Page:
Interruption of Maternal-to-Infant Transmission of Hepatitis B by Means of Hepatitis B Immune Globulin

This study has been completed.
Sponsor:
Information provided by:
National Heart, Lung, and Blood Institute (NHLBI)
ClinicalTrials.gov Identifier:
NCT00000580
First received: October 27, 1999
Last updated: November 25, 2013
Last verified: January 2000
  Purpose

To evaluate whether hepatitis B immune globulin with a high level of antibody against the hepatitis B antigen would be capable of interrupting maternal-fetal transmission of hepatitis B virus, the single most important route of hepatitis spread in the entire Third World.


Condition Intervention Phase
Hepatitis B
Hepatitis, Viral, Human
Liver Diseases
Drug: immunoglobulins, intravenous
Phase 3

Study Type: Interventional
Study Design: Allocation: Randomized
Masking: Double-Blind
Primary Purpose: Prevention

Resource links provided by NLM:


Further study details as provided by National Heart, Lung, and Blood Institute (NHLBI):

Study Start Date: November 1975
Study Completion Date: June 1986
Detailed Description:

BACKGROUND:

A baseline study on the vertical transmission of hepatitis B virus in Taiwan revealed that 15 percent of all pregnant women were persistent carriers of hepatitis B antigen and that 40 percent of their new babies developed a protracted antigenemia during the first 6 months of life. The incidence of acute hepatitis, cirrhosis, and hepatoma was high in Taiwan, and patients with these disorders had a fivefold to sixfold higher prevalence of hepatitis B antigen than healthy persons. Given the important public health problems of this disease in Taiwan and the rest of the Third World, this trial sought to answer the important question of whether hepatitis B immune globulin with a high level of antibody against the antigen would be of utility in combating the problem.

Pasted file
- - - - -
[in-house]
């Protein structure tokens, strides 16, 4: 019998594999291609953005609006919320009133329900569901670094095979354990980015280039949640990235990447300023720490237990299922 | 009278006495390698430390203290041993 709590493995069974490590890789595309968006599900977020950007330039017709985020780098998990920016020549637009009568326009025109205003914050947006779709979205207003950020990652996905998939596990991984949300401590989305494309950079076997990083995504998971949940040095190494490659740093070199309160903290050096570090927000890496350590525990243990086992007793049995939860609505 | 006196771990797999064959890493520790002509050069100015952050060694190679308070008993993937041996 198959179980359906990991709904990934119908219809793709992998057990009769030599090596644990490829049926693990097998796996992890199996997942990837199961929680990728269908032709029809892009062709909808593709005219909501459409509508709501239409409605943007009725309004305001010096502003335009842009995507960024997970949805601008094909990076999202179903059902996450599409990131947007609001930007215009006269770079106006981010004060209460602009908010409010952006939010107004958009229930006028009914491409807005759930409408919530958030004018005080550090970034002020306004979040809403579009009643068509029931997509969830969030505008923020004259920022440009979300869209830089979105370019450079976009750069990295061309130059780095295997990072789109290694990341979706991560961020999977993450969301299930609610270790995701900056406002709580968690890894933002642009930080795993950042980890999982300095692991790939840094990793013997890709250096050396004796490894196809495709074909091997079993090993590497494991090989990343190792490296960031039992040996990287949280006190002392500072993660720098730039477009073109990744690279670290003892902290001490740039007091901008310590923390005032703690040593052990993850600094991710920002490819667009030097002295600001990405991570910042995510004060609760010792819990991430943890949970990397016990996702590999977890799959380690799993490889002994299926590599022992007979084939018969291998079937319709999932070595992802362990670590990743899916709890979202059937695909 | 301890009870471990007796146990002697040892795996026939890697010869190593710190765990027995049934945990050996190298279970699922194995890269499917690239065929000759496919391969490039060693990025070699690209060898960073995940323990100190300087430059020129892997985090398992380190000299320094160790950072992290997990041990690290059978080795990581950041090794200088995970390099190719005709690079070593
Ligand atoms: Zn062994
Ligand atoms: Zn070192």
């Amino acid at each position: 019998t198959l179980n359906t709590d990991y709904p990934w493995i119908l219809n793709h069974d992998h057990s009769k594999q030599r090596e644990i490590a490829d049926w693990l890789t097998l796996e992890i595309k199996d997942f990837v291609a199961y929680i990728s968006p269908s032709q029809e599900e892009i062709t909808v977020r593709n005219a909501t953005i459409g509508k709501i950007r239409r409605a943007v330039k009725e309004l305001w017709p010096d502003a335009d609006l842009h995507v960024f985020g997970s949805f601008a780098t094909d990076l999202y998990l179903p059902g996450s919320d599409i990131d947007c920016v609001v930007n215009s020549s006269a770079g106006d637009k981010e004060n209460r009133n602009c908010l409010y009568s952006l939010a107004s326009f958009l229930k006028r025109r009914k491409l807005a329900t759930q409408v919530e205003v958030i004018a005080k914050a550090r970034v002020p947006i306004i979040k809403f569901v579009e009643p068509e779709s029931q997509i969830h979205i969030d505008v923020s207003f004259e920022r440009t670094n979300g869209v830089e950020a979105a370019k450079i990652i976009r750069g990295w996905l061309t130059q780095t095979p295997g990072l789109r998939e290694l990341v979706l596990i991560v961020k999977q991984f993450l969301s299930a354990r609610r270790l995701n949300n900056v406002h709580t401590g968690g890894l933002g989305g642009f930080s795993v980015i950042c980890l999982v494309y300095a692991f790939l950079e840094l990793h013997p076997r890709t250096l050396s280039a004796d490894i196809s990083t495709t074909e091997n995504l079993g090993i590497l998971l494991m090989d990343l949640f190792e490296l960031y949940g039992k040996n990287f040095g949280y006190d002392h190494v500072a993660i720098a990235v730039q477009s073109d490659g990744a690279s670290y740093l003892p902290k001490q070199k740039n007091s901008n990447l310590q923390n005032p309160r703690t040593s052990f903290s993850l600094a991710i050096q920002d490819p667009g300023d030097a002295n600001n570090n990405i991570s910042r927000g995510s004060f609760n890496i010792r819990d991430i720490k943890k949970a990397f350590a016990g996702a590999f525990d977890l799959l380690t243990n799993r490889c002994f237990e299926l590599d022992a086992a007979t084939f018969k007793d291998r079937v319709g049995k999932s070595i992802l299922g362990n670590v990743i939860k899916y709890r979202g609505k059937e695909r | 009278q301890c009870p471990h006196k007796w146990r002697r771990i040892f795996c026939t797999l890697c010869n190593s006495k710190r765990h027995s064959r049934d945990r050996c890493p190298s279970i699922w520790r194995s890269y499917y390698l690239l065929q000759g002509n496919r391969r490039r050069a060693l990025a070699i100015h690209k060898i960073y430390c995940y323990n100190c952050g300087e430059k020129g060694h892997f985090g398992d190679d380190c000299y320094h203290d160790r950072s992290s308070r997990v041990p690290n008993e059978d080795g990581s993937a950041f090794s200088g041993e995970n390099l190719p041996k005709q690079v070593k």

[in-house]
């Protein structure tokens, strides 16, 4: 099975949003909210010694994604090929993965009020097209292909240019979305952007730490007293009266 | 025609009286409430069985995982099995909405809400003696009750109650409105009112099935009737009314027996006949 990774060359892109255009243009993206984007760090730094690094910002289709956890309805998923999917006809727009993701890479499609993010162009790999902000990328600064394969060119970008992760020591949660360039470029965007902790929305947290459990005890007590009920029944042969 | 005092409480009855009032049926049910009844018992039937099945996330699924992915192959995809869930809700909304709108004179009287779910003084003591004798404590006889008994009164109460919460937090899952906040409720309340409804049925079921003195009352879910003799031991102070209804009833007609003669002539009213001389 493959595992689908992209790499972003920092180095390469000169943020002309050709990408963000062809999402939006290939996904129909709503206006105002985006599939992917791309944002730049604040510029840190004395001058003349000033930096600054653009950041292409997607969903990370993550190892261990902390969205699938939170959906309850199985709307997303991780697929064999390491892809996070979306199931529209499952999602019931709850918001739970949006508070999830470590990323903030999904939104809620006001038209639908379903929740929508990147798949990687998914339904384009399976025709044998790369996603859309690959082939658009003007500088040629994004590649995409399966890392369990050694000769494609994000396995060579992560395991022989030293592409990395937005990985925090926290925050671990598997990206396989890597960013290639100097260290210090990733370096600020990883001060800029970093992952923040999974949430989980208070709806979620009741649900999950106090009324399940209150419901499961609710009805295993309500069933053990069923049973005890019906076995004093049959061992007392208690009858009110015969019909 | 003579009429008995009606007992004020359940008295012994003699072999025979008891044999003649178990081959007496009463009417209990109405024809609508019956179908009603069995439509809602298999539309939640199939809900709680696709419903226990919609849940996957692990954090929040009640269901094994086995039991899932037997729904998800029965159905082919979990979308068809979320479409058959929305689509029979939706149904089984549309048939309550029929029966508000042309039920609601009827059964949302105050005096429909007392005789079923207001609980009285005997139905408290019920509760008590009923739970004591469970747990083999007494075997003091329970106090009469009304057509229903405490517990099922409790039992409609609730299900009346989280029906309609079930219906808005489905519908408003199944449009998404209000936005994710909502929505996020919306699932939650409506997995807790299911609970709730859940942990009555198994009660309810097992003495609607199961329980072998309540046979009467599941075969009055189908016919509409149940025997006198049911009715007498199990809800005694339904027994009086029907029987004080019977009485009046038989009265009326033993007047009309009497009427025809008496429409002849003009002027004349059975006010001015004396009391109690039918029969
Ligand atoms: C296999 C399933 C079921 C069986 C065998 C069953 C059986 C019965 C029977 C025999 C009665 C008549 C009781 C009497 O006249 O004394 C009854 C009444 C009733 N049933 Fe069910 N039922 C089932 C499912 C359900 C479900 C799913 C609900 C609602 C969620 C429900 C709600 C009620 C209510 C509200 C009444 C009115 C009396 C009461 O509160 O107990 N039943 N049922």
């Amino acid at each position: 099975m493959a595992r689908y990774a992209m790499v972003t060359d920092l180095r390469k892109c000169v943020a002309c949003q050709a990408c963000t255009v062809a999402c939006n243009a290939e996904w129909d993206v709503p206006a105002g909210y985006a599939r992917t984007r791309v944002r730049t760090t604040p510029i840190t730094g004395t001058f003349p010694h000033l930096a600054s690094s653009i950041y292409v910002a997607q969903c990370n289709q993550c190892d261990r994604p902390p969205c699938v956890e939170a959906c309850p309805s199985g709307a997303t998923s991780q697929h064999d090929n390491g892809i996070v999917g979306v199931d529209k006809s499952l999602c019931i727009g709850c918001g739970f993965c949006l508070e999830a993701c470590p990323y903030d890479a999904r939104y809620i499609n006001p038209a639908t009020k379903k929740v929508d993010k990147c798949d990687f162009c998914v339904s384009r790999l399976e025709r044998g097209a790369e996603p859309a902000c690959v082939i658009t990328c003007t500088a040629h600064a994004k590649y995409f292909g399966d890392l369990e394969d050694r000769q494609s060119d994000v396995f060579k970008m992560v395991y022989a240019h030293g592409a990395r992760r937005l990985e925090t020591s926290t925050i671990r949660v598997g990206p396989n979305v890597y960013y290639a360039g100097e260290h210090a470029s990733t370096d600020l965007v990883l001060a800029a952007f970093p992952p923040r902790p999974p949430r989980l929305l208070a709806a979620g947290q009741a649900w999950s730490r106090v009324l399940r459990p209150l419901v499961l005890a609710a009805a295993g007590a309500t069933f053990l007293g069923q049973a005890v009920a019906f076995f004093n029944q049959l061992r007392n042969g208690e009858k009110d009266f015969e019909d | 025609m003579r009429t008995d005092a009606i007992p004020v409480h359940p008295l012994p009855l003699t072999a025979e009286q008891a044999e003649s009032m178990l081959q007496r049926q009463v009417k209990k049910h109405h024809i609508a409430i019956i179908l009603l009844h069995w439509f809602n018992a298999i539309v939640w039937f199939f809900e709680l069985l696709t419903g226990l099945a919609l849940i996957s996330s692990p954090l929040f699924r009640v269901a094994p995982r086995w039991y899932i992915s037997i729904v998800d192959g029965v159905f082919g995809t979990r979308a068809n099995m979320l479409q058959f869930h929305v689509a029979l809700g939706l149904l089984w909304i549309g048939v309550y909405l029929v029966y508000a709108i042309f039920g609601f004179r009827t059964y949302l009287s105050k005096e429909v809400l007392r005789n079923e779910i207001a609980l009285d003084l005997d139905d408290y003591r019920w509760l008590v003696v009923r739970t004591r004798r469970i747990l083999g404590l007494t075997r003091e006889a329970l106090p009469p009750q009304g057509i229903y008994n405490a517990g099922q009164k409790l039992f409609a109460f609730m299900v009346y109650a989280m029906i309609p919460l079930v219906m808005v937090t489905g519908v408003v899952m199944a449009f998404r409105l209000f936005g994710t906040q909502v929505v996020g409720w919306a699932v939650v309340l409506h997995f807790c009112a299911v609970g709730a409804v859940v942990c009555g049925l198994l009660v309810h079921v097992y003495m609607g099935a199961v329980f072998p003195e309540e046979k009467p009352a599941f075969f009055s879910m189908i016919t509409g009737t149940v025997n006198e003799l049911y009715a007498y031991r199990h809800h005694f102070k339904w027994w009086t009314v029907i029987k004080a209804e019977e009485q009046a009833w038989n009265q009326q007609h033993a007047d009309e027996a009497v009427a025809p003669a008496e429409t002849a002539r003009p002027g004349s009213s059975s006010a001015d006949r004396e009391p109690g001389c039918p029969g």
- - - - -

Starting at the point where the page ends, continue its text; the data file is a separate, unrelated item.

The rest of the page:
Two hundred and five babies were accepted into the study, which was actually conducted on Taiwan through a contract to the Community Blood Council of Greater New York. Only those babies born of mothers who had HBsAg complement fixation titers of 1:8 or greater were included in these studies. At birth, blood was obtained from the mothers and cord blood from the infants. Follow-up bloods were obtained from both the mother and baby when the infants were 1, 3, 6, 12, 24 and 36 months of age. In addition, all household family contacts were bled at least once during this period.

DESIGN NARRATIVE:

Randomized, double-blind, fixed sample. A total of 205 neonates were assigned to treatment with high-titer hepatitis B immune globulin, standard immune globulin, or albumin placebo within 72 hours of delivery.

The study completion date listed in this record was obtained from the Query/View/Report (QVR) System.

  Eligibility

Ages Eligible for Study:   up to 3 Years
Genders Eligible for Study:   Both
Accepts Healthy Volunteers:   No
Criteria

Boy and girl infants, birth to 3 years, born to mothers who were hepatitis B surface antigen carriers.

  Contacts and Locations
No Contacts or Locations Provided
  More Information

Publications:
Beasley RP, Stevens CE: Vertical Transmission of HBV and Interruption with Globulin, in Vyas GN, Cohen SN, Schmid R (eds.), Viral Hepatitis: A Contemporary Assessment of Etiology, Epidemiology, Pathogenesis and Prevention. Philadelphia, Franklin Institute Press, 1978, 333-345.

ClinicalTrials.gov Identifier: NCT00000580     History of Changes
Other Study ID Numbers: 300, P01HL009011-18A1
Study First Received: October 27, 1999
Last Updated: November 25, 2013
Health Authority: United States: Federal Government

Additional relevant MeSH terms:
Hepatitis, Viral, Human
Hepatitis
Hepatitis A
Hepatitis B
Liver Diseases
Digestive System Diseases
Virus Diseases
Enterovirus Infections
Picornaviridae Infections
RNA Virus Infections
Hepadnaviridae Infections
DNA Virus Infections
Immunoglobulins
Antibodies
Immunoglobulins, Intravenous
Rho(D) Immune Globulin
Immunologic Factors
Physiological Effects of Drugs
Pharmacologic Actions

ClinicalTrials.gov processed this record on April 17, 2014